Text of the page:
The Nanga female and one of her cubs sit a top a termite mound. James Souchon and his guests waited patiently for these youngsters to emerge from the den site and were rewarded with this beautiful, clear view as a result.
One of the Nanga female’s cubs explores the terrain surrounding its den site in the Manyalethi riverbed. Photograph by James Souchon
Innocent Ngwenya, as cool as ever, watches a herd of elephants as they pass by the vehicle. Photograph by James Tyrrell
Two giraffe gaze intently at some predators in the distance. Upon investigating what they had seen we found the Tsalala Breakaway Pride. Photograph by Amy Attenborough
The Ostrich family which is still managing to keep their four chicks safe. Recently we watched the male chase a pair of jackals as the female swiftly guided the chicks to safer ground. Photograph by James Souchon
The four ostrich chicks still speckled and ‘hedgehog like’ in appearance. Whilst still young and vulnerable these feathers help to keep them camouflaged. Photograph by James Souchon
The Xidulu female scans her surroundings from a shaded termite mound. Soon after this photograph was taken, a group of baboons came bounding through the clearing and she slunk towards the cover of the river in order to avoid them seeing her and giving her position away. Photograph by Amy Attenborough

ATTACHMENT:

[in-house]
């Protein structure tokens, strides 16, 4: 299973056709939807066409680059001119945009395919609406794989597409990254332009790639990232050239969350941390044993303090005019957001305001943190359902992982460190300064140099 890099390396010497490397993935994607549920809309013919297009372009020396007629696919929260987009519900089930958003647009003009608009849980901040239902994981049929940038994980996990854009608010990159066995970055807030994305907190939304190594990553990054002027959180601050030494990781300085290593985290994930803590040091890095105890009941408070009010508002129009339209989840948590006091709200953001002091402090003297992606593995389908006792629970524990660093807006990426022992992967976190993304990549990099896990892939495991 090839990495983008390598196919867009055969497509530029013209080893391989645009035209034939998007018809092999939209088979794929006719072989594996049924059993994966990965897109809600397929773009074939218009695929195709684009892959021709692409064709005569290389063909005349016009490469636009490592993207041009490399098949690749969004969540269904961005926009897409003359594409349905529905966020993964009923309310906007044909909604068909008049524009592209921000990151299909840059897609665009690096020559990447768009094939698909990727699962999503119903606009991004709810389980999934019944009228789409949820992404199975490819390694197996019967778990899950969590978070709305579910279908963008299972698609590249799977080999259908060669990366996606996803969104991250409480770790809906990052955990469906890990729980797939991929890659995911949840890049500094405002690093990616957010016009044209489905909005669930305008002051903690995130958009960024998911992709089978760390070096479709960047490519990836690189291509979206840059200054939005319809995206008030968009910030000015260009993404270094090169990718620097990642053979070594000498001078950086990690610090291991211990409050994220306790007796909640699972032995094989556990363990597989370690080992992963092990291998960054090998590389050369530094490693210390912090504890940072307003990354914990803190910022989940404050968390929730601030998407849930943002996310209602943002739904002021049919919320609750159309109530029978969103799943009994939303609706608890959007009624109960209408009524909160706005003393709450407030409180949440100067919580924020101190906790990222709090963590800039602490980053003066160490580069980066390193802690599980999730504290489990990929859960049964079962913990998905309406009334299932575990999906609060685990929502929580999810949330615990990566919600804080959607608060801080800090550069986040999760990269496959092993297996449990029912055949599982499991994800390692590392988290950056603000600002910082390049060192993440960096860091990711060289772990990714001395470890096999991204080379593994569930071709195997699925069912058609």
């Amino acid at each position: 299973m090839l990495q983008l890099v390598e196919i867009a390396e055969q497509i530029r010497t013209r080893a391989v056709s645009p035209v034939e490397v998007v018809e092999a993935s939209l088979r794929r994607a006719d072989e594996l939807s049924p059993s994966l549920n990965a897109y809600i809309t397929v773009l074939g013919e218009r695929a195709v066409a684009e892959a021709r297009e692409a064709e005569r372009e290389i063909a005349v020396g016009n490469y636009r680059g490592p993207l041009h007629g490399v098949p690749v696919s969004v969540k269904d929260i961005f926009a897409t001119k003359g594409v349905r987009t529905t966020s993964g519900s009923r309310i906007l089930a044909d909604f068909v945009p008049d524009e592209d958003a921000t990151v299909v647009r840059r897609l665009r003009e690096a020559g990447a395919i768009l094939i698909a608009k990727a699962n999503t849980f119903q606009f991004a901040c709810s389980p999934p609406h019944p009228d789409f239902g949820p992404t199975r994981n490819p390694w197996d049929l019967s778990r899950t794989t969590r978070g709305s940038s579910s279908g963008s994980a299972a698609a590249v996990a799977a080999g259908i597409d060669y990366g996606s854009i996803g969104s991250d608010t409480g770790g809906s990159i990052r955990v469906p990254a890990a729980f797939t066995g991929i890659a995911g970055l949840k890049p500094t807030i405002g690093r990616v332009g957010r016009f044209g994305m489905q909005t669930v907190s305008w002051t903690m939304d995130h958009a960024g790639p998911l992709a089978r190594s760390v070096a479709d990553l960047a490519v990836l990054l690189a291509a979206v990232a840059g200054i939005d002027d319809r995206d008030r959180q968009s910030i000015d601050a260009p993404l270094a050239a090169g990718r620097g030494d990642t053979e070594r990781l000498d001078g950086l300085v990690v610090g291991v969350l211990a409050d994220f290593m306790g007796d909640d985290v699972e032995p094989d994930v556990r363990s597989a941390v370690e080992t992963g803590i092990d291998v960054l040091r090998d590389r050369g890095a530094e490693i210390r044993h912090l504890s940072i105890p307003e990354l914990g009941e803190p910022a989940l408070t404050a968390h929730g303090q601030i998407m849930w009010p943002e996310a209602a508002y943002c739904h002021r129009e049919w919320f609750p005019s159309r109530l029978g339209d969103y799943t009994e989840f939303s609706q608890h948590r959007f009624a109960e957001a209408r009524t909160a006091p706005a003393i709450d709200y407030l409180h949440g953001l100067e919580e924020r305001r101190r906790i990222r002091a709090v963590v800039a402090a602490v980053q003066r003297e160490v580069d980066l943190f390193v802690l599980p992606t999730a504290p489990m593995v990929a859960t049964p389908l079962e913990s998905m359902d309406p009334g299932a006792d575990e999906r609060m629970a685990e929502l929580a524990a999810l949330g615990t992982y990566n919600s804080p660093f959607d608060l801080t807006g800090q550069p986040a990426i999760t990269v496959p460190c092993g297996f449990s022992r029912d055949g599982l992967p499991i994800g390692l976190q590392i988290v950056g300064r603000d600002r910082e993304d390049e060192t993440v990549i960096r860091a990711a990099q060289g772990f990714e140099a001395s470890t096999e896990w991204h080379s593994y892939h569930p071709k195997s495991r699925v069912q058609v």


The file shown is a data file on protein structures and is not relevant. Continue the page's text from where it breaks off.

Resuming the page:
One of the Xidulu female’s cubs descends from its resting spot on the banks of the Sand River to watch a group of passing baboons. Despite the heat at the moment, these cubs still spend much of their time playing, climbing and exploring and have provided us with some incredible sightings this past week. Photograph by Amy Attenborough
A group of impala lambs rest in the shade of a tree. At this stage they are already banding together into these small nursery groups, seeking out their mothers when they want to feed. Photograph by Nick Kleer
Can you spot how many Southern white-faced scops owls there are in this tree? We were incredibly excited to find this treo, apparently an adult and two juveniles, as they typically do not expose themselves to such an extent during the day. Photograph by James Tyrrell
A new born elephant calf crosses the road tucked in amongst the safety of the herd. Despite giving birth year round, there is a peak in elephant births during the summer season. Photograph by James Tyrrell
The Tamboti female drags a carcass towards a large scotia tree to hoist it to safety. James Tyrrell actually managed to find this animal by following hyenas who were running in to attempt to steal the carcass. Luckily for the leopard she managed to hoist the kill just in time.
A Majingilane male lion roars on the Londolozi airstrip. It has been interesting to watch them move into these eastern portions of their territory, now the core stronghold of the Matimba coalition. In the last few weeks the Matimba males have been further east and it will be interesting to see what happens between these coalitions should they decide to return. Photograph by Nick Kleer
Amy has a rich field-guiding history, having spent time at both Phinda and Ngala Game Reserves. This diversity of past guiding locations brought her an intimate understanding of different biomes across South Africa, and she immediately began making a name for herself as ...